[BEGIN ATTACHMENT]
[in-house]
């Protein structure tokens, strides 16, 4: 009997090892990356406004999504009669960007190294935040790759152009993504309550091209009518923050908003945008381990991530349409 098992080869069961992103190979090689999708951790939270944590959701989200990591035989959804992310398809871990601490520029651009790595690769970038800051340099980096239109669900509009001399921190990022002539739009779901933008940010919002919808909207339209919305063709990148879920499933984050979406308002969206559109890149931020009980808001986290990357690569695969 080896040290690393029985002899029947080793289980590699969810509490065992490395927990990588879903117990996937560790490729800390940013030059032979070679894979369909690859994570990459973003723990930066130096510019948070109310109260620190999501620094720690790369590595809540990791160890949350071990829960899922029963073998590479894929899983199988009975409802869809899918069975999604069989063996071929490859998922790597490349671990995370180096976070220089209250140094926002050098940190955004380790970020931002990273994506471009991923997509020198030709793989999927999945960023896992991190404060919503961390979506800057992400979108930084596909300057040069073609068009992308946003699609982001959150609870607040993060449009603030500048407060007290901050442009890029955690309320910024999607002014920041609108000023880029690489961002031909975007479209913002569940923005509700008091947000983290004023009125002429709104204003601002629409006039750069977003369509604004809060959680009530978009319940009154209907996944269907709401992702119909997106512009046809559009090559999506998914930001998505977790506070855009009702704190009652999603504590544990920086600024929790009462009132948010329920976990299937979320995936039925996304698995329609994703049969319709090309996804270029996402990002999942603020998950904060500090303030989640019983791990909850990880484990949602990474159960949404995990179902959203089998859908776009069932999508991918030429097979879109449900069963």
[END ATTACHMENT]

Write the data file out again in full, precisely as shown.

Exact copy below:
[in-house]
């Protein structure tokens, strides 16, 4: 009997090892990356406004999504009669960007190294935040790759152009993504309550091209009518923050908003945008381990991530349409 098992080869069961992103190979090689999708951790939270944590959701989200990591035989959804992310398809871990601490520029651009790595690769970038800051340099980096239109669900509009001399921190990022002539739009779901933008940010919002919808909207339209919305063709990148879920499933984050979406308002969206559109890149931020009980808001986290990357690569695969 080896040290690393029985002899029947080793289980590699969810509490065992490395927990990588879903117990996937560790490729800390940013030059032979070679894979369909690859994570990459973003723990930066130096510019948070109310109260620190999501620094720690790369590595809540990791160890949350071990829960899922029963073998590479894929899983199988009975409802869809899918069975999604069989063996071929490859998922790597490349671990995370180096976070220089209250140094926002050098940190955004380790970020931002990273994506471009991923997509020198030709793989999927999945960023896992991190404060919503961390979506800057992400979108930084596909300057040069073609068009992308946003699609982001959150609870607040993060449009603030500048407060007290901050442009890029955690309320910024999607002014920041609108000023880029690489961002031909975007479209913002569940923005509700008091947000983290004023009125002429709104204003601002629409006039750069977003369509604004809060959680009530978009319940009154209907996944269907709401992702119909997106512009046809559009090559999506998914930001998505977790506070855009009702704190009652999603504590544990920086600024929790009462009132948010329920976990299937979320995936039925996304698995329609994703049969319709090309996804270029996402990002999942603020998950904060500090303030989640019983791990909850990880484990949602990474159960949404995990179902959203089998859908776009069932999508991918030429097979879109449900069963």